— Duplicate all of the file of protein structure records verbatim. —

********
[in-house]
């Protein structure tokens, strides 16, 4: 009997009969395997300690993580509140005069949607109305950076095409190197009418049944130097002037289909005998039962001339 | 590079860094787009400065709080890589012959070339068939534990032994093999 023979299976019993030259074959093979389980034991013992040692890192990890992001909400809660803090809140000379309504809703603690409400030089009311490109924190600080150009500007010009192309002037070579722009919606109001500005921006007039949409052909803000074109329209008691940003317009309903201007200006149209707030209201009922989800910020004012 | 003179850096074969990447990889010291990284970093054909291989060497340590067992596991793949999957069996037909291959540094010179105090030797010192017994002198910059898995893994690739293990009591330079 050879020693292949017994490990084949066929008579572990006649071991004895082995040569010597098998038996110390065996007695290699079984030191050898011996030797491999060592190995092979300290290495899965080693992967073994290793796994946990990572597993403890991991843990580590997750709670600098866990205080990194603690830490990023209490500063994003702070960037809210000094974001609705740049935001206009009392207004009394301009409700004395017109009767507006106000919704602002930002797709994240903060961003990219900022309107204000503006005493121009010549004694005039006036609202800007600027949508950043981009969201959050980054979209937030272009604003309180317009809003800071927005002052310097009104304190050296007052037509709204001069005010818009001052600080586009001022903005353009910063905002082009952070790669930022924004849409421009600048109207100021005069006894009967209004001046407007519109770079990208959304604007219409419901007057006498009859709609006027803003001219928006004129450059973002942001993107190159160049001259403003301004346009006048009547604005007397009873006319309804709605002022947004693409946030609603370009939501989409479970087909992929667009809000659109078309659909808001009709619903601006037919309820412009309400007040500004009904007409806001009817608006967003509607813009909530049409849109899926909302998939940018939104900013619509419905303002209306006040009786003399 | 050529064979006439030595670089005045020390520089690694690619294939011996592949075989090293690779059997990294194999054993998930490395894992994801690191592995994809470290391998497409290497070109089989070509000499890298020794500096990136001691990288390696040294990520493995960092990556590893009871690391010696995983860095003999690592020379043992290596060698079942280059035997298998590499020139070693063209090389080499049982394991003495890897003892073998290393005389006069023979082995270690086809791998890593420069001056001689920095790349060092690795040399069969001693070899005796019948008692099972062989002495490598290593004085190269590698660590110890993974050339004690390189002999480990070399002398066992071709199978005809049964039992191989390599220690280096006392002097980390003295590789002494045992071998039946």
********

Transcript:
[in-house]
């Protein structure tokens, strides 16, 4: 009997009969395997300690993580509140005069949607109305950076095409190197009418049944130097002037289909005998039962001339 | 590079860094787009400065709080890589012959070339068939534990032994093999 023979299976019993030259074959093979389980034991013992040692890192990890992001909400809660803090809140000379309504809703603690409400030089009311490109924190600080150009500007010009192309002037070579722009919606109001500005921006007039949409052909803000074109329209008691940003317009309903201007200006149209707030209201009922989800910020004012 | 003179850096074969990447990889010291990284970093054909291989060497340590067992596991793949999957069996037909291959540094010179105090030797010192017994002198910059898995893994690739293990009591330079 050879020693292949017994490990084949066929008579572990006649071991004895082995040569010597098998038996110390065996007695290699079984030191050898011996030797491999060592190995092979300290290495899965080693992967073994290793796994946990990572597993403890991991843990580590997750709670600098866990205080990194603690830490990023209490500063994003702070960037809210000094974001609705740049935001206009009392207004009394301009409700004395017109009767507006106000919704602002930002797709994240903060961003990219900022309107204000503006005493121009010549004694005039006036609202800007600027949508950043981009969201959050980054979209937030272009604003309180317009809003800071927005002052310097009104304190050296007052037509709204001069005010818009001052600080586009001022903005353009910063905002082009952070790669930022924004849409421009600048109207100021005069006894009967209004001046407007519109770079990208959304604007219409419901007057006498009859709609006027803003001219928006004129450059973002942001993107190159160049001259403003301004346009006048009547604005007397009873006319309804709605002022947004693409946030609603370009939501989409479970087909992929667009809000659109078309659909808001009709619903601006037919309820412009309400007040500004009904007409806001009817608006967003509607813009909530049409849109899926909302998939940018939104900013619509419905303002209306006040009786003399 | 050529064979006439030595670089005045020390520089690694690619294939011996592949075989090293690779059997990294194999054993998930490395894992994801690191592995994809470290391998497409290497070109089989070509000499890298020794500096990136001691990288390696040294990520493995960092990556590893009871690391010696995983860095003999690592020379043992290596060698079942280059035997298998590499020139070693063209090389080499049982394991003495890897003892073998290393005389006069023979082995270690086809791998890593420069001056001689920095790349060092690795040399069969001693070899005796019948008692099972062989002495490598290593004085190269590698660590110890993974050339004690390189002999480990070399002398066992071709199978005809049964039992191989390599220690280096006392002097980390003295590789002494045992071998039946």